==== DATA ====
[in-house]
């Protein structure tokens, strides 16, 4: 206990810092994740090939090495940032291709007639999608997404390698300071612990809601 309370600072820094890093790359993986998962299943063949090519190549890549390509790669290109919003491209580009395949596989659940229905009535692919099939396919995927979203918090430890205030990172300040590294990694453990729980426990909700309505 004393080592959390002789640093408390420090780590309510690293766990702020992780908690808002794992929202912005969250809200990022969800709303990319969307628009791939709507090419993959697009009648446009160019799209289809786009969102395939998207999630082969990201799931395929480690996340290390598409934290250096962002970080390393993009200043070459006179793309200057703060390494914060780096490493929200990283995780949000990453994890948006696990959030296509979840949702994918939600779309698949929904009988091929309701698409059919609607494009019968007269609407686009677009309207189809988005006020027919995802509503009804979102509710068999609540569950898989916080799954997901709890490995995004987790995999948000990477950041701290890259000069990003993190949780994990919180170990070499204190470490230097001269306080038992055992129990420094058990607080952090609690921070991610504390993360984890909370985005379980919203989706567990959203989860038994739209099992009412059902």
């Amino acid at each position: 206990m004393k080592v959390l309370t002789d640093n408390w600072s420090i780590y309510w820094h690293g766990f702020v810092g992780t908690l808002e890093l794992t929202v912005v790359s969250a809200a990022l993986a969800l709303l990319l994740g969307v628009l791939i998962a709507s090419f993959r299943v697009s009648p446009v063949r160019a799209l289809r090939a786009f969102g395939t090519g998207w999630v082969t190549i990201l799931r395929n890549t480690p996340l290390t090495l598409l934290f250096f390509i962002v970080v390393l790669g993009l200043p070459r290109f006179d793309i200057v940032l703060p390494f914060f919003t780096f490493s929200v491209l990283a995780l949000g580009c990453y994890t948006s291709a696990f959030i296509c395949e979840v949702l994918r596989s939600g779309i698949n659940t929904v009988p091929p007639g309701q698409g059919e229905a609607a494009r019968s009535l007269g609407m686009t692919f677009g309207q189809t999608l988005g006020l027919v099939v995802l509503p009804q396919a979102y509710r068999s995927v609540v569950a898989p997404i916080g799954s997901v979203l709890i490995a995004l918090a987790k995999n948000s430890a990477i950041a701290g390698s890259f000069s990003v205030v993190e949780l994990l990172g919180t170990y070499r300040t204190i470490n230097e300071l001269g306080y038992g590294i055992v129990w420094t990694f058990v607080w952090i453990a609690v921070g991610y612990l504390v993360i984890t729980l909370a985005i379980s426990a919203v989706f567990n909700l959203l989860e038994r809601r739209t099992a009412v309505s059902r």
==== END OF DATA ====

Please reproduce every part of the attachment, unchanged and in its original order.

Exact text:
[in-house]
């Protein structure tokens, strides 16, 4: 206990810092994740090939090495940032291709007639999608997404390698300071612990809601 309370600072820094890093790359993986998962299943063949090519190549890549390509790669290109919003491209580009395949596989659940229905009535692919099939396919995927979203918090430890205030990172300040590294990694453990729980426990909700309505 004393080592959390002789640093408390420090780590309510690293766990702020992780908690808002794992929202912005969250809200990022969800709303990319969307628009791939709507090419993959697009009648446009160019799209289809786009969102395939998207999630082969990201799931395929480690996340290390598409934290250096962002970080390393993009200043070459006179793309200057703060390494914060780096490493929200990283995780949000990453994890948006696990959030296509979840949702994918939600779309698949929904009988091929309701698409059919609607494009019968007269609407686009677009309207189809988005006020027919995802509503009804979102509710068999609540569950898989916080799954997901709890490995995004987790995999948000990477950041701290890259000069990003993190949780994990919180170990070499204190470490230097001269306080038992055992129990420094058990607080952090609690921070991610504390993360984890909370985005379980919203989706567990959203989860038994739209099992009412059902």
């Amino acid at each position: 206990m004393k080592v959390l309370t002789d640093n408390w600072s420090i780590y309510w820094h690293g766990f702020v810092g992780t908690l808002e890093l794992t929202v912005v790359s969250a809200a990022l993986a969800l709303l990319l994740g969307v628009l791939i998962a709507s090419f993959r299943v697009s009648p446009v063949r160019a799209l289809r090939a786009f969102g395939t090519g998207w999630v082969t190549i990201l799931r395929n890549t480690p996340l290390t090495l598409l934290f250096f390509i962002v970080v390393l790669g993009l200043p070459r290109f006179d793309i200057v940032l703060p390494f914060f919003t780096f490493s929200v491209l990283a995780l949000g580009c990453y994890t948006s291709a696990f959030i296509c395949e979840v949702l994918r596989s939600g779309i698949n659940t929904v009988p091929p007639g309701q698409g059919e229905a609607a494009r019968s009535l007269g609407m686009t692919f677009g309207q189809t999608l988005g006020l027919v099939v995802l509503p009804q396919a979102y509710r068999s995927v609540v569950a898989p997404i916080g799954s997901v979203l709890i490995a995004l918090a987790k995999n948000s430890a990477i950041a701290g390698s890259f000069s990003v205030v993190e949780l994990l990172g919180t170990y070499r300040t204190i470490n230097e300071l001269g306080y038992g590294i055992v129990w420094t990694f058990v607080w952090i453990a609690v921070g991610y612990l504390v993360i984890t729980l909370a985005i379980s426990a919203v989706f567990n909700l959203l989860e038994r809601r739209t099992a009412v309505s059902r």